My nutrition knowledge is little more than parroting what I read off the internet, but I was curious if anyone could expand on a question I’ve been thinking about.
Based on my understanding: if we overconsume in a period of time, the excess carb or protein gets stored as fat. So while on some big days, we are probably better off over consuming just to get the calories in, on most days, it makes more sense to eat over a period of time (first question - is that really true?). Continuing with this - what is the +/- maximum grams of carbs and protein one can absorb per meal?
Great to hear any comments or thoughts along these lines. I’m trying to better space our my meals so as not to overeat at dinner. I can eat an amount of food that I think would make @Nate_Pearson blush. (I tagged Nate because I think he’s done the math on this and am curious what answers he got…)
Eat only when you’re hungry, when you have that hungry feeling in your gut. Eat enough to not be hungry. Do NOT eat until you feel full or stuffed. If it’s lunch time and you don’t have that hungry feeling, you ate too much at breakfast and/or prior to lunch. Same for dinner relative to lunch. Adjust how much you eat each meal until you find yourself hungry when the next meal time arrives. If you find yourself really needing a snack, grab something like a piece of fruit.
During your workouts, fuel them. Doing so increases the quality, reduces RPE, helps with recovery, and also helps w/preventing you from eating everything in sight afterwards.
And of course, eat high quality nutrient dense foods. Yes, you can occasionally eat chips, cake, etc… but it really needs to be occasionally and not regularly. Be honest w/yourself! Don’t tell yourself, I did a workout today so I can eat this cheesecake. NO, you have to do the workout and not eat the cheesecake. That’s how the weight comes off
Don’t get too hung up on your weight itself. If you focus on the training and even part of what I said above, you will get fitter/faster and the weight will take care of itself.
I don’t think this is the right way of looking at it. At short term, it’s pretty well understood that your body can only utilize some maximum amount of carbs per hour. However, on the long term, I believe it’s more about calories in vs. calories out. If you eat more calories than you burn, the excess is stored. That would not happen as a result of one meal, however a single meal can have so many calories that your excess calories may be hard to overcome. Some may quote that 50 or 100 grams of protein is a good goal per day or 250 or 350 grams of carbs, but that is dependent on how much your burn as well. If you burn 2000 extra calories in a day, you will need to replace that with a lot more than 250 grams of carbs.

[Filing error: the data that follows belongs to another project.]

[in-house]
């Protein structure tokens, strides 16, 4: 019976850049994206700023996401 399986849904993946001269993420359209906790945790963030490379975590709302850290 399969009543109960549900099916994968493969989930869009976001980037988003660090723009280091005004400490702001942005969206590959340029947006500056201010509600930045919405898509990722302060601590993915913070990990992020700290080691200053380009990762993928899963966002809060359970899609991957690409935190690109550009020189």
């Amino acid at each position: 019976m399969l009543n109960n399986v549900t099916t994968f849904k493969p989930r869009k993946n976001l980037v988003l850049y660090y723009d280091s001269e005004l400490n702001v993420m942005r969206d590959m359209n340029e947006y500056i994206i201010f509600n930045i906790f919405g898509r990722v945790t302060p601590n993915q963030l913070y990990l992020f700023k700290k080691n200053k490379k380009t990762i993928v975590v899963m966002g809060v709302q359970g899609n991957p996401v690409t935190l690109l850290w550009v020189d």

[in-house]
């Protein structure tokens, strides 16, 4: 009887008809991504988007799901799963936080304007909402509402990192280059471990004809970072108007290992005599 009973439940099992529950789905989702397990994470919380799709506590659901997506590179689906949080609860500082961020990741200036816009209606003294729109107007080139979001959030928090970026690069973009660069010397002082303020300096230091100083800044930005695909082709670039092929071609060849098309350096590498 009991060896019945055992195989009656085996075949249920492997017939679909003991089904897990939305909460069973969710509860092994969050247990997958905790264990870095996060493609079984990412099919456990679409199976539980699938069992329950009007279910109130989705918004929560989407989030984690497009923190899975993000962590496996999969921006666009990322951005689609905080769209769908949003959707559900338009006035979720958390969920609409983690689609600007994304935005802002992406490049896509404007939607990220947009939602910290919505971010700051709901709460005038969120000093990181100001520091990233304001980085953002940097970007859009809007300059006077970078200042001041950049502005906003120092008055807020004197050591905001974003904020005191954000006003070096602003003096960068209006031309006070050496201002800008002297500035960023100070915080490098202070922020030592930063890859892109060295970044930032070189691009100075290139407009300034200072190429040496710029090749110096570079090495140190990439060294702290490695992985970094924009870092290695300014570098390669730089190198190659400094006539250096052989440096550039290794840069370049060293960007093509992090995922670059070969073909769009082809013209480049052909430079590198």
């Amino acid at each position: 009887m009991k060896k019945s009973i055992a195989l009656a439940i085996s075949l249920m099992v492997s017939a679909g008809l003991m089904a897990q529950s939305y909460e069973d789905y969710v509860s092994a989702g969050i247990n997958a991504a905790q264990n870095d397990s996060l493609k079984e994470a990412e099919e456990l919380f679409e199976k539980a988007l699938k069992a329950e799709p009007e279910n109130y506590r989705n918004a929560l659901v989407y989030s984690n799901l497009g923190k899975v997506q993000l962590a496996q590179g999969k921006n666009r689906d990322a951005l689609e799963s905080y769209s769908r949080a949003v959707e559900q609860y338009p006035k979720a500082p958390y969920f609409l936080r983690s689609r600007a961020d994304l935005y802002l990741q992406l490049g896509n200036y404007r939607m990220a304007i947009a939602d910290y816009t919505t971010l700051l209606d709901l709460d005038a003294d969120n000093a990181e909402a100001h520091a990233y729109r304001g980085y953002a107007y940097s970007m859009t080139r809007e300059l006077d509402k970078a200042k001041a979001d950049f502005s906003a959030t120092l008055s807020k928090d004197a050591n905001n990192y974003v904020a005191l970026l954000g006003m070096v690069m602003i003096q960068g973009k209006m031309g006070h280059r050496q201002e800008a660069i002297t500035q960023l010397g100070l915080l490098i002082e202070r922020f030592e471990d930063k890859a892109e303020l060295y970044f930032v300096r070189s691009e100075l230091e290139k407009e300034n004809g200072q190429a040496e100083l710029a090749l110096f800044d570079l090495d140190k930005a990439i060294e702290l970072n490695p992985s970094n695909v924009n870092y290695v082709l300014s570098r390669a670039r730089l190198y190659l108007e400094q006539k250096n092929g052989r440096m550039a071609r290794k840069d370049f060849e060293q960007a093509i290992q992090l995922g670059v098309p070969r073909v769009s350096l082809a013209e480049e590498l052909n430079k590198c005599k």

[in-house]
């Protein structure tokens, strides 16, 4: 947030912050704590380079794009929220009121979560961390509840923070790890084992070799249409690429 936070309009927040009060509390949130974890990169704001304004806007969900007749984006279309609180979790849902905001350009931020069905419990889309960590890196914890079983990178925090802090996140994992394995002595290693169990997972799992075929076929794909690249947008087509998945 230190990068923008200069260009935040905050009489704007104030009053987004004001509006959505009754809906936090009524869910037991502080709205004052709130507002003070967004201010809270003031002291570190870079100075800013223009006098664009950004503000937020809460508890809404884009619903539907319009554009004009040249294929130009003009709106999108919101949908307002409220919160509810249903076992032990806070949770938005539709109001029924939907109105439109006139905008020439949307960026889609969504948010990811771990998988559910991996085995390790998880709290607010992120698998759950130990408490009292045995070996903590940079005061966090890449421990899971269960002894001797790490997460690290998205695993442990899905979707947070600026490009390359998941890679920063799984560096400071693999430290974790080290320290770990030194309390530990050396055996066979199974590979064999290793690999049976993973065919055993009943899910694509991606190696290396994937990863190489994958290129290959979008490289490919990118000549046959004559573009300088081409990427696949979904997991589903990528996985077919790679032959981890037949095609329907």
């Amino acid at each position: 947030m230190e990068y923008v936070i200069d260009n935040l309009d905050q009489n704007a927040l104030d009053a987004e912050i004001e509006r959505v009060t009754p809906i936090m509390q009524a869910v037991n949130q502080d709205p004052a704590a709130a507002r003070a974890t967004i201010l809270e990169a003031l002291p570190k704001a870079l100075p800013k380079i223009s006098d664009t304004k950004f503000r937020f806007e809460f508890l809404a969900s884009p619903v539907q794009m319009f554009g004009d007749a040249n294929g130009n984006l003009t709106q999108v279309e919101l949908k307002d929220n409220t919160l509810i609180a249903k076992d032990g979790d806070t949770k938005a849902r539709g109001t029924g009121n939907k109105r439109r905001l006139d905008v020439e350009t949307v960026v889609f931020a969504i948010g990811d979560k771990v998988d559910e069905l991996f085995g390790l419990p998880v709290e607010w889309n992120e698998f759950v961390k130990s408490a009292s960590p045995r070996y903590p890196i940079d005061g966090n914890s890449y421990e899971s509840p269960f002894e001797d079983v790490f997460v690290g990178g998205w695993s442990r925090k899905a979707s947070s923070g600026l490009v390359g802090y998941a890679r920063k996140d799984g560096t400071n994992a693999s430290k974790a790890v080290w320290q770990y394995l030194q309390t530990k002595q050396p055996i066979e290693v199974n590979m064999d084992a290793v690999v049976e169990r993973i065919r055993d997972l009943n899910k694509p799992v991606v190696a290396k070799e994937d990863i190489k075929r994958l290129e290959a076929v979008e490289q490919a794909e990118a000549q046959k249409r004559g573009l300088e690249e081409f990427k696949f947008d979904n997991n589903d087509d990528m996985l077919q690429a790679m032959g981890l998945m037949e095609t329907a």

I haven’t found anything showing the maximum amount that can be absorbed at once but have seen that the rate of absorbtion ( and amount ) will decrease with as you increase both fibre types in the meal as well as the protein in the meal.
It just isn’t as simple as assigning maximum meal size by how much the body can absorb at once as some foods are broken down and absorbed faster than others. For instance, eat a piece of toasted white bread all by itself and it will be absorbed very rapidly. Put some butter on that piece of toast and the digestion is slowed as the body also has to deal with the fat within the butter. Now add 2 eggs and a piece of bacon to the buttered toast and the digestion is slowed even further, meaning the absorption may take a few hours.
Thanks for the comments. I was also looking at fasting research (not about fasting but similarly about how much is “useful” or “not useful” to eat in one sitting - and for similar reasons).
I’m 73kg and try to eat up to 2g of protein /kg/day, which isn’t all that much. I’ve read 20gr per meal as more of an upper limit (as in, if you eat over 20gr, it’s probably not getting used). So I was wondering if perhaps spreading it out to some extent isn’t a smarter move.
Something similar is at play with carbs, where I’ve often read a 100gr upper limit (per hour, not per meal).
All that said - a lot of the fasting research shows neither gains nor losses from loading up in a fixed time. I wonder if increased exercise would change it, but I’m also glad to know my evening gluttony isn’t having horrible effects.
If I recall correctly, this was based upon protein uptake, but didn’t take account of the other factors as to what the protein was eaten with. Like @rthompson is saying, only swapping carb uptake with protein uptake.
Surely the carb part of this question at least depends quite a bit on what state your glycogen stores are in when you eat that meal? Your body can store ~2000 calories of glycogen in the liver and skeletal muscles. If those stores are already pretty full and you eat a big meal then the body has nowhere to store those calories as carbs, so it’s got no option but to start converting them into fat storage instead. On the other hand if your glycogen stores are depleted (e.g. you’ve been exercising and/or fasting) then the body’s first priority is to replenish those stores.
Other thing to consider is what kind of foods you’re eating and what you’re doing after that meal. E.g. if your glycogen stores are fairly full, you eat something slow release like porridge and then go for a ride, then as those calories become available your body is going to be using them to fuel the workout (unless you’re working out at a high enough intensity to impair digestion, but that’s a whole other topic!) rather than storing them as fat. Whereas if your stores are full, you eat something sugary and quick release for dinner and then go straight to bed, then those calories are going to be hitting you in a big rush at a time when your body has no use for them and will therefore be working overtime to store them as fat (also going to mess up your sleep quality).
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